As subcortical extrastriate components of the visual-perceptual system, the thalamus (pulvinar nucleus) and superior colliculus play important roles in visual-spatial attention and direction of eye movements to “unseen” or masked objects in space (Corbetta et al., 1991; Kustov and Robinson, 1996; Buchel et al., 1998). As suggested in studies of nonhuman primates (Lawler and Cowey, 1986), the reduced volume and gray matter density within regions comprising this secondary visual pathway may contribute to WS deficits in stereopsis and visual acuity (Atkinson et al., 2001) as well as an unusually “intense” gaze when interacting with others (Mervis et al., 2003). Similarly, the parahippocampal region is an essential component of the neural system underlying visual-spatial processing and memory (Aguirre et al., 1998; Epstein and Kanwisher, 1998; Ranganath and D'Esposito, 2001; Davachi et al., 2003).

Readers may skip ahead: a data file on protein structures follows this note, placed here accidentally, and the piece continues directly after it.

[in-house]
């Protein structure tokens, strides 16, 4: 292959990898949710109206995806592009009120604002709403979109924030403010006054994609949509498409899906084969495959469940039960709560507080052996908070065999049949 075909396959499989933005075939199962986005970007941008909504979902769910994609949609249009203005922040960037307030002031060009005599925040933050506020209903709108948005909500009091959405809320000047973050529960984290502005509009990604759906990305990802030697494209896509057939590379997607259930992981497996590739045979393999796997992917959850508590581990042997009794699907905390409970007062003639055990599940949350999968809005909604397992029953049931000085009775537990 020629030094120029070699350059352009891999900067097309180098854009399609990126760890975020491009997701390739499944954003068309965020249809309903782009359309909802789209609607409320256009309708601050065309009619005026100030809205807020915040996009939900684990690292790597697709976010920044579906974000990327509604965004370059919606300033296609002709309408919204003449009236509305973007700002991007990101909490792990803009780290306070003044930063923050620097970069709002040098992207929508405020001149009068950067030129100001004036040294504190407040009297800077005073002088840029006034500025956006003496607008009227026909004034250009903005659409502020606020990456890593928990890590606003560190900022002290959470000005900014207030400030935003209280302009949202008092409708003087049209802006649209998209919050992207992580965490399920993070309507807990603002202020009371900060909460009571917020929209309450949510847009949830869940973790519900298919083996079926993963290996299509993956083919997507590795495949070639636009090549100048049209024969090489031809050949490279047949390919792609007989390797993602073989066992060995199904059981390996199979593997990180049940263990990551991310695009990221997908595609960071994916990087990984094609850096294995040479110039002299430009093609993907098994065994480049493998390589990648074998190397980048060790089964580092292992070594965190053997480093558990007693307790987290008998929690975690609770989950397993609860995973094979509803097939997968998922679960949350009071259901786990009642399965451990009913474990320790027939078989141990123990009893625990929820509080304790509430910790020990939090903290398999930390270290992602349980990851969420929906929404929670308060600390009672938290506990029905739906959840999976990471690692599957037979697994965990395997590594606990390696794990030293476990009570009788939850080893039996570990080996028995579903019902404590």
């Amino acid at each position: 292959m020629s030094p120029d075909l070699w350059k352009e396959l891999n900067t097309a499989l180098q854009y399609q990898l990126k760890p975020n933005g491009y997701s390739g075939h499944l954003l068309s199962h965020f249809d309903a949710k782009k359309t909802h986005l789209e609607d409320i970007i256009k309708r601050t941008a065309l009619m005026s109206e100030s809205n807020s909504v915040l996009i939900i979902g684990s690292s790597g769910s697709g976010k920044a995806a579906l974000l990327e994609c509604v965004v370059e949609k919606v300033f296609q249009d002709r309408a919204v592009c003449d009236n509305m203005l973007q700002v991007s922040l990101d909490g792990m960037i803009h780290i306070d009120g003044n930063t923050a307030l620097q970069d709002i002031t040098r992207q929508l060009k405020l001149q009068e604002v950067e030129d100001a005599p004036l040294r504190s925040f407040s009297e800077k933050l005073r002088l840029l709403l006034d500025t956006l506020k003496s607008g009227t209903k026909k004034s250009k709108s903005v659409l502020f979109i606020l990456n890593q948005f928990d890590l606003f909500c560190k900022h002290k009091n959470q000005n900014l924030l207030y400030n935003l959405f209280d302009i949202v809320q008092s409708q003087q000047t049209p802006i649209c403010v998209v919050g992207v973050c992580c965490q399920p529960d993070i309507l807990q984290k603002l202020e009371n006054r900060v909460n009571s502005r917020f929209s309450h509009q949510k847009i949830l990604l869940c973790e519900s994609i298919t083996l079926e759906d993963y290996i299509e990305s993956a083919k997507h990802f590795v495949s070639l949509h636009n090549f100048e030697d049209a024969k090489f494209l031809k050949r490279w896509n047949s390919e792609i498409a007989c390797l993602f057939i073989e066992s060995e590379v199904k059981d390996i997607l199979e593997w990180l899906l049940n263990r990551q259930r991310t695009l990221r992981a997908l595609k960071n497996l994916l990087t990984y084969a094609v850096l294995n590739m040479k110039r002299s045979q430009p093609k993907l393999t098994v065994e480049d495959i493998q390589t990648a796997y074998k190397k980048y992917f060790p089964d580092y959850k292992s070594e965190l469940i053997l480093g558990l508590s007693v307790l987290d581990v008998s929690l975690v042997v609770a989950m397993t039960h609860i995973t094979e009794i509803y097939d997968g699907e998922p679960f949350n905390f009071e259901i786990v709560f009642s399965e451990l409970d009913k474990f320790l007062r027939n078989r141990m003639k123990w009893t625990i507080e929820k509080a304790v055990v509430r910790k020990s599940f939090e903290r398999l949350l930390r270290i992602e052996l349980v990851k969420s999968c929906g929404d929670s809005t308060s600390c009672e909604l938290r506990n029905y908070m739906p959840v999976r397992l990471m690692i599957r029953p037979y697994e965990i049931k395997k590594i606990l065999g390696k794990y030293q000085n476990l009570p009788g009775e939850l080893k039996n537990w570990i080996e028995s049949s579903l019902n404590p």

These findings suggest that both cortical and subcortical extrastriate visual pathways are adversely affected in WS. In accordance with these findings, a postmortem histological study from Galaburda et al. (2002) showed significantly smaller and more densely packed cells in the peripheral visual cortex of WS brains. Together, histological and gross anatomical abnormalities of the visual system could explain the reduced functional activation within primary and secondary visual cortices during face and gaze processing in WS (Mobbs et al., 2004).